A post from prolific tweeter George Couros got me thinking. George is a Canadian Principal who consistently seems to be at the cutting edge of educational use of technology.
His post was rather arrestingly titled “Would the dogs eat it?” In his post George cites Nick Bolton’s book “I live in the future and here’s how it works”. Taking a leaf from George I’ll post some text from that work.
“Imagine that you owned a restaurant and offered your employees free food, but they instead brought their own lunch and dinner from home. Would you look the other way if plates of freshly cooked pasta and garlic bread sat untouched on the table? Hopefully not. If it were my restaurant, I’d want to know why they weren’t enjoying my product, and I would do everything I could to try to change that. At Google they call this “dogfooding.” That is, if you make dog food and the dogs won’t eat it, you might have a bit of a problem. The people who built Gmail have to use it for their e-mail service, and if something doesn’t work, they have to fix it. ” Nick Bolton
This reminded me of some research done years ago – in 1988 in fact. Any academic will tell you that research that is so dated is of limited value – and they may be right. However, in this case it serves to set the historical benchmark. In the 1998 survey 25 000 grade 8 students in the USA were surveyed. The findings included;
· Teachers indicated 20% of students were inattentive.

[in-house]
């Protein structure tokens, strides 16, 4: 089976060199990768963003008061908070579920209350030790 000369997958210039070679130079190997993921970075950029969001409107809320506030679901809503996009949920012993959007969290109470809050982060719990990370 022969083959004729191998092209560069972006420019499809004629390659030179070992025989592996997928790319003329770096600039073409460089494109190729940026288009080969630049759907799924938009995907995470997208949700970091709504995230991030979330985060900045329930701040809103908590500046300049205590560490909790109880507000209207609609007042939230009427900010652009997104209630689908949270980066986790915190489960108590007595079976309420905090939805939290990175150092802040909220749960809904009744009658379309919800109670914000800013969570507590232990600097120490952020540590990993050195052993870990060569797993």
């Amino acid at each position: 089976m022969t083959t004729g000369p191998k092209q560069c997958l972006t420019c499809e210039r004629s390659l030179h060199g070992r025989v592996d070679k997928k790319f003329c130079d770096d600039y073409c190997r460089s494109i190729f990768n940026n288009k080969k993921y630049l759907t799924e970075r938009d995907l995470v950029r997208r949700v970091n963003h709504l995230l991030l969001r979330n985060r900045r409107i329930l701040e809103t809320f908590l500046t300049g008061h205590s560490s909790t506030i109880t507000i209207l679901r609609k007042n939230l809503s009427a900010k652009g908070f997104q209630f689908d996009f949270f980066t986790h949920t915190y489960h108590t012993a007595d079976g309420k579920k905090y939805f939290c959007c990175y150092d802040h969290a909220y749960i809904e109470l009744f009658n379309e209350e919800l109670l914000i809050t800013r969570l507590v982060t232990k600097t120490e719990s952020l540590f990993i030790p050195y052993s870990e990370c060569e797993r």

· More than 20% came to class late or without necessary equipment
· 47% of students said they were bored more than half the time.
· More than 10% were frequently absent.
(cited in Brady & Kennedy, 2010. “Curriculum Construction”, Pearson, Frenchs Forest, NSW)
There is a danger in using such old data and extrapolating across different school systems. But there is also a sense of familiarity about the picture painted by these figures. Student disengagement is rife – and it has been for decades and across many, if not most, western school systems. To return to the “dogfooding” metaphor – our puppies are hungry and we are not feeding them.
As a society we cannot afford continue to waste our greatest resource – our students. We need to find better ways to teach and engage our students. School reform is a huge task - but several organisations are working in the field. An excellent resource giving suggestions, examples and background reading is the NAIS pdf “A guide to becoming a School of the Future”.
I’d recommend it to any educator, parent, and employer – everybody in fact.